You've Come A Long Way, Baby

Fatboy Slim

AstralWerks, 1998

REVIEW BY: Benjamin Ray


One of the great party records of the decade, Fatboy Slim's sophomore release was among the crop of early electronic releases that helped push the genre into the mainstream at the end of the 1990s.

The music is technically classified as "big beat," meaning it shuns the roboticism of techno and the speed of house music for a more arena-friendly, less intense dance record with hints of rock and pop. It's similar to what the Chemical Brothers were doing around the same time, but with the vocals and celebratory vibe forming as the backbone, Fatboy Slim is more fun and appealing, especially to those who don't really get into electronic music.my_heart_sings_the_harmony_web_ad_alt_250

"Right Here Right Now" is the perfect opener, ominous but hopeful keyboard riffs and background vocals rising higher until the main riff enters, drops out for a repetition of the song title, and then the riff and main beat return for the core of the piece. This segues perfectly into the hit "The Rockafeller Skank" (all ‘90s kids remember the line "Right about now / The funk soul brother"), and in its full form the song is an absolute delight, mixing surf rock guitar with an indelible beat. Sure, it's dumb fun, and at nearly seven minutes is a bit repetitive, but this is music that you move to, not sit and listen to.

"In Heaven" is a profane piece with a quirky instrumental tic and "Build It Up, Tear It Down" is the perfect party song; you will end up moving to it whether you intend to or not. "Gangster Tripping," "Soul Surfing," "Love Island" and "You're Not From Brighton" are all solid releases, not quite reaching the heights of the best songs but acting as great filler. "Praise You," however, is a great dance pop song that got some airplay, which is not surprising since Fatboy Slim (a.k.a. Norman Cook) was part of British pop band The Housemartins prior to going solo.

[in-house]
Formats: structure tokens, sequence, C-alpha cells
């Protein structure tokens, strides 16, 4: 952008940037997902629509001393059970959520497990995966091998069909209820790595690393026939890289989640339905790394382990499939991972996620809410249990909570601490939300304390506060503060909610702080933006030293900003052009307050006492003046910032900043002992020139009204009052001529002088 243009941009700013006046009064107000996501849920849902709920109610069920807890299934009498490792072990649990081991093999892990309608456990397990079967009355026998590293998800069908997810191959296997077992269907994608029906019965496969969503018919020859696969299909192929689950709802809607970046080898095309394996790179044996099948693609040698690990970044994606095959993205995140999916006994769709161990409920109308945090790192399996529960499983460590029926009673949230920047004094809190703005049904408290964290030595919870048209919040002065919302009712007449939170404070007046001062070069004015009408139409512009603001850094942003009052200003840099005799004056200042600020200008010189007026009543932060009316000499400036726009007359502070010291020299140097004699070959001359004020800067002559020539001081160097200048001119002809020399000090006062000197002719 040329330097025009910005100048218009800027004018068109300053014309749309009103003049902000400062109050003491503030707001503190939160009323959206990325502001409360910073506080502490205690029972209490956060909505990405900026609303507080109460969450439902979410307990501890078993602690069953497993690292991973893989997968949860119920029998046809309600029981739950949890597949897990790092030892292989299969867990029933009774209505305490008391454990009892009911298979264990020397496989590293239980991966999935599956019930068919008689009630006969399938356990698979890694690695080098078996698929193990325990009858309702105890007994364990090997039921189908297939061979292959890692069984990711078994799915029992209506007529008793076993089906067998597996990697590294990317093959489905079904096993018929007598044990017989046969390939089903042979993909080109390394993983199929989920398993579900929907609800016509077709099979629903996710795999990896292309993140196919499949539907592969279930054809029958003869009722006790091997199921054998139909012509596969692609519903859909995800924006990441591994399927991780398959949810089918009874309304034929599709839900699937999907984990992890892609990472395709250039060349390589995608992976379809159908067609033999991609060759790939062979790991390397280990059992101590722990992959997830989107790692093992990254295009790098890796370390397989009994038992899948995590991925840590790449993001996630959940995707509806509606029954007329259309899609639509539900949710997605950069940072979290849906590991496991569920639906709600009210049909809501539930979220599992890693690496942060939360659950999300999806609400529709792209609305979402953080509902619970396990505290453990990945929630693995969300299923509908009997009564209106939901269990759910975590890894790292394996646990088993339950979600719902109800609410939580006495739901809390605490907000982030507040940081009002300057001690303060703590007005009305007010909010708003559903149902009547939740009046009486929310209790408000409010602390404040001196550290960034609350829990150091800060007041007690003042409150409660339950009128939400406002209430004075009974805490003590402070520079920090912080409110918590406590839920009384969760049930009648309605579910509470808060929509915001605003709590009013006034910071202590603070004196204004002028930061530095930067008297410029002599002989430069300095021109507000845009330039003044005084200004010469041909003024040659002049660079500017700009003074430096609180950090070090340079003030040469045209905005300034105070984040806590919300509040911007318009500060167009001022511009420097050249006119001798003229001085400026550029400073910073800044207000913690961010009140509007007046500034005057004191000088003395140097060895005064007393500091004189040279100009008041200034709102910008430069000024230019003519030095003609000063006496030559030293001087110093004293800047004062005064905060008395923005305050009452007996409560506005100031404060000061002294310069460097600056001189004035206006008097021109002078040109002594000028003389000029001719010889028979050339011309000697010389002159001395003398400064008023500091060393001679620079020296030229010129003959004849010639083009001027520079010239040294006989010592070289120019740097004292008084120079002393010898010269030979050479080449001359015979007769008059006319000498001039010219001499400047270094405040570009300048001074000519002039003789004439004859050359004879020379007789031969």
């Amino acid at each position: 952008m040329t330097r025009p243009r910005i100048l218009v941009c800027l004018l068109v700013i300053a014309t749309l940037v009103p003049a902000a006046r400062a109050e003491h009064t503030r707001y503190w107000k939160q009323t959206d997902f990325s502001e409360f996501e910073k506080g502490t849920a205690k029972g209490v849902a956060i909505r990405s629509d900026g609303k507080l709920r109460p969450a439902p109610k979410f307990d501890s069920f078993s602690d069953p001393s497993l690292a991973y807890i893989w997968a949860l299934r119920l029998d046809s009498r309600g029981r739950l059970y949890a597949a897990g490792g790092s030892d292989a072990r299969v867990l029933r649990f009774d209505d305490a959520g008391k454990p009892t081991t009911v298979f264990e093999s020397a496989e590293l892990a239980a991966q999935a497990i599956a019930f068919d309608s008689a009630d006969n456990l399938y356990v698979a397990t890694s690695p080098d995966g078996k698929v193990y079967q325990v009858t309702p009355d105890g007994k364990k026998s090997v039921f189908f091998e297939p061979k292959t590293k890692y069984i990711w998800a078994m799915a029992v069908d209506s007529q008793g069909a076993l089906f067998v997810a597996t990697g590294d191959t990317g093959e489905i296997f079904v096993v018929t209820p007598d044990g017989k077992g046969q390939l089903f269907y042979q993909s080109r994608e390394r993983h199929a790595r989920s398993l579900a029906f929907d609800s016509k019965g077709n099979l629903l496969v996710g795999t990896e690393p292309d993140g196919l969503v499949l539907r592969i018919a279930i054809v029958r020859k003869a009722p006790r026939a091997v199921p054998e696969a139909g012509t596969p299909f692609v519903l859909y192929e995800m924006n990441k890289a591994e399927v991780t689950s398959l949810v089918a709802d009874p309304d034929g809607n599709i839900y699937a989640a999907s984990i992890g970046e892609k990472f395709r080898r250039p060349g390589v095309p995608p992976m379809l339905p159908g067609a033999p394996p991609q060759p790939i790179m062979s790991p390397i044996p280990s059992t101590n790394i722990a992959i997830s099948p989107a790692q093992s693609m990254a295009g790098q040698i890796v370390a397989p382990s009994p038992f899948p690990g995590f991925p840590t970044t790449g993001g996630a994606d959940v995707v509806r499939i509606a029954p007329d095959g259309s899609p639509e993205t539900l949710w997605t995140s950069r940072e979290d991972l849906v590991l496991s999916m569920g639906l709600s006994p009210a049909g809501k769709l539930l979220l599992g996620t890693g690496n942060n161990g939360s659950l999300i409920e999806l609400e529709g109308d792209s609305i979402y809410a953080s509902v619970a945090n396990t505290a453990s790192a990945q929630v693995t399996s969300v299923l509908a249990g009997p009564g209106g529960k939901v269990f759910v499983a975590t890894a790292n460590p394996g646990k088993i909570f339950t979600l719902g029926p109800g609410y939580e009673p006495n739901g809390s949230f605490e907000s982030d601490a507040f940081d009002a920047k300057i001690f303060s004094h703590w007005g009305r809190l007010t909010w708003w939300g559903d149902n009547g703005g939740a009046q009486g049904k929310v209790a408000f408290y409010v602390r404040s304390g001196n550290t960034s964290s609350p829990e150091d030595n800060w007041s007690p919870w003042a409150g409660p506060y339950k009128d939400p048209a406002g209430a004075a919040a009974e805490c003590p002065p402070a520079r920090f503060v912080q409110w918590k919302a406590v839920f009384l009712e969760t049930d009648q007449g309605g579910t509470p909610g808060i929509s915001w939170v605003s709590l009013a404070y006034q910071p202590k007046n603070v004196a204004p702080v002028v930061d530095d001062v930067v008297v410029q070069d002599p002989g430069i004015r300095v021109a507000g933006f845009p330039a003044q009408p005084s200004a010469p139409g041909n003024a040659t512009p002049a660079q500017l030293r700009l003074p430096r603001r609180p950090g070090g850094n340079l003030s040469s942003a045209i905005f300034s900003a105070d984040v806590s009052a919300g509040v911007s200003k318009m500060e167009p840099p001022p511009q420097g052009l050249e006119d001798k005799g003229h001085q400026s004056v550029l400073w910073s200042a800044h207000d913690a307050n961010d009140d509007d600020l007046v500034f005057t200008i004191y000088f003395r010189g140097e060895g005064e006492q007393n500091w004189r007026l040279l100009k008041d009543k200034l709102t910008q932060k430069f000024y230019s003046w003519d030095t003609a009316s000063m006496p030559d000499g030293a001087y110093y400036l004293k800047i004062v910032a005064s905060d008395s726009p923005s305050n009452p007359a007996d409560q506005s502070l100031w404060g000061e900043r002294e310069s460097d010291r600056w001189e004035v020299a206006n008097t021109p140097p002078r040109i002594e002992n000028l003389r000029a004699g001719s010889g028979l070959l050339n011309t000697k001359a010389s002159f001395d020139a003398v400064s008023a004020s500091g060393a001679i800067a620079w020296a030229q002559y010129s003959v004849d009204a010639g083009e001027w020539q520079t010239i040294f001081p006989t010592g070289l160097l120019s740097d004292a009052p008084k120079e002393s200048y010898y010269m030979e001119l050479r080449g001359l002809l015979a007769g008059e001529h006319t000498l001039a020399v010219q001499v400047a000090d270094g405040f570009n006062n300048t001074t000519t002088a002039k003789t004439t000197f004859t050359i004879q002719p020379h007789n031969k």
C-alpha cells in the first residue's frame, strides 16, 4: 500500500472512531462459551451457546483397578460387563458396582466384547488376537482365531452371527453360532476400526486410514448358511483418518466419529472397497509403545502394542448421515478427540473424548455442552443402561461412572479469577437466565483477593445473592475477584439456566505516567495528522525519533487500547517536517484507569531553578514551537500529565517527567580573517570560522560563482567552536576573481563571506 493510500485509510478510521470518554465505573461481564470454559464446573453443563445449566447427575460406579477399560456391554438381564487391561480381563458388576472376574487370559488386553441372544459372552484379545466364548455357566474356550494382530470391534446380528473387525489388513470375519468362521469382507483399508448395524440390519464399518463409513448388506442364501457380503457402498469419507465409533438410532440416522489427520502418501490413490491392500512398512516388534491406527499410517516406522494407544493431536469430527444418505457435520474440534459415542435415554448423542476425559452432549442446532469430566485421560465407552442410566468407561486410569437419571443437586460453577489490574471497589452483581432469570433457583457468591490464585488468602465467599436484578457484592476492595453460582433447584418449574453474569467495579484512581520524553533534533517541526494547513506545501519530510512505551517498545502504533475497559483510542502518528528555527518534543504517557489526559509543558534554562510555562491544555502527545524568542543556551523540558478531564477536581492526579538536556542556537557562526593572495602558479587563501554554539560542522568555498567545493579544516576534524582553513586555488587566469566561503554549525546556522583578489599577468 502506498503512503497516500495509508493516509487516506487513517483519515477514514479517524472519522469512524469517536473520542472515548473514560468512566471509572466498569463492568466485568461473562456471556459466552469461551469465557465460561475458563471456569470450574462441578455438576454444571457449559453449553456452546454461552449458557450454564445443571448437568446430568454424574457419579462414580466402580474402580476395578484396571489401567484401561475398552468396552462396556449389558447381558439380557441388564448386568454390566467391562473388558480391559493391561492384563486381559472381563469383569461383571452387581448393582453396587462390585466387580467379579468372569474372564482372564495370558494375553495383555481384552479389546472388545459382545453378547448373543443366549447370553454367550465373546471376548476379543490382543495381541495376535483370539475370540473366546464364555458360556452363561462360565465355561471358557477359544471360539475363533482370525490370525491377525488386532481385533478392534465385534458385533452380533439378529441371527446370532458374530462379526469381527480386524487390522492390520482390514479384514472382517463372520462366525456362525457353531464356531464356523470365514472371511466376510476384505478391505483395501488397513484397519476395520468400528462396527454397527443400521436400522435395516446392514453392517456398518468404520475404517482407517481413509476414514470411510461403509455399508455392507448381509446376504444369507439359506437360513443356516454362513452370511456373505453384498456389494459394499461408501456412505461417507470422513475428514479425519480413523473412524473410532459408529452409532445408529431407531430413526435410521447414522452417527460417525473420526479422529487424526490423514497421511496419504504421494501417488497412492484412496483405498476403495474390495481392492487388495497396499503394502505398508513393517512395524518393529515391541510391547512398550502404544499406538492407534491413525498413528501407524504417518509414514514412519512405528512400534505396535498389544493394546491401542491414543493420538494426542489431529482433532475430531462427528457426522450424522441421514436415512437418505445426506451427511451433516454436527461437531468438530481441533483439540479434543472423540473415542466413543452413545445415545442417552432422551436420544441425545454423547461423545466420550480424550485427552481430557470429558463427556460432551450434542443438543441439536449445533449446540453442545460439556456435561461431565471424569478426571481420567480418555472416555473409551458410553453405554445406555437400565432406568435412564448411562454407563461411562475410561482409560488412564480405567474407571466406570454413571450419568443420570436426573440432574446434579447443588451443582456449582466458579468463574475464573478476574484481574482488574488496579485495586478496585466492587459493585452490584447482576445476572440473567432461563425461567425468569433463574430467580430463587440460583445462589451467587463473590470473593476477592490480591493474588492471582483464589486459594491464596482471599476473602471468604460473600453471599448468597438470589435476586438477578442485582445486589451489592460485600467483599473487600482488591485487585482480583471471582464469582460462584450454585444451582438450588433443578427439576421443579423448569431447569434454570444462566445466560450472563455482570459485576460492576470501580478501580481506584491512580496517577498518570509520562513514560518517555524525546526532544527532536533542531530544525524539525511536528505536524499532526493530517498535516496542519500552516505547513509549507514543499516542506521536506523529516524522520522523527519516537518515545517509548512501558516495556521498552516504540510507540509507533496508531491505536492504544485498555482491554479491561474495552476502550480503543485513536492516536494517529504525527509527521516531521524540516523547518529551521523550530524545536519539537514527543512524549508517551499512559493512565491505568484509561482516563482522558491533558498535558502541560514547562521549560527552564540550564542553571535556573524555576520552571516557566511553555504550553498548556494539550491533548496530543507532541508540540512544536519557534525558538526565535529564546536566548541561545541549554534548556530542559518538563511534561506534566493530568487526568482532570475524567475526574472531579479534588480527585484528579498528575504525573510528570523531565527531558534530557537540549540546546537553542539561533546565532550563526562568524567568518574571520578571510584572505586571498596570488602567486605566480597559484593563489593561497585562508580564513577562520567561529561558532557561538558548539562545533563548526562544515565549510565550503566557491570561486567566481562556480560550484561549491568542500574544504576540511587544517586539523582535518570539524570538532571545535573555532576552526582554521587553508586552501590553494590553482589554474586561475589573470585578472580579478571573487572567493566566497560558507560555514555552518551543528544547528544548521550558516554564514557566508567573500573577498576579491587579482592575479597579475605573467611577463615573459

The disc only has two real flaws, the first being the repetitive nature and less than memorable beats of some of the filler tracks and the extremely irritating, pointless closer "Acid 8000," which takes too long to get going, offers a decent song in the middle, and then fades out on the most annoying electronic noises you will ever hear. Ever. For two minutes.

Toss that one aside and you have yourself a fun record that brought Fatboy Slim deserved success and stands, along with records by Daft Punk, the Chemical Brothers and DJ Shadow, as one of the great early electronic records, and certainly one of the finest big-beat records ever released.

Rating: B+

User Rating: Not Yet Rated



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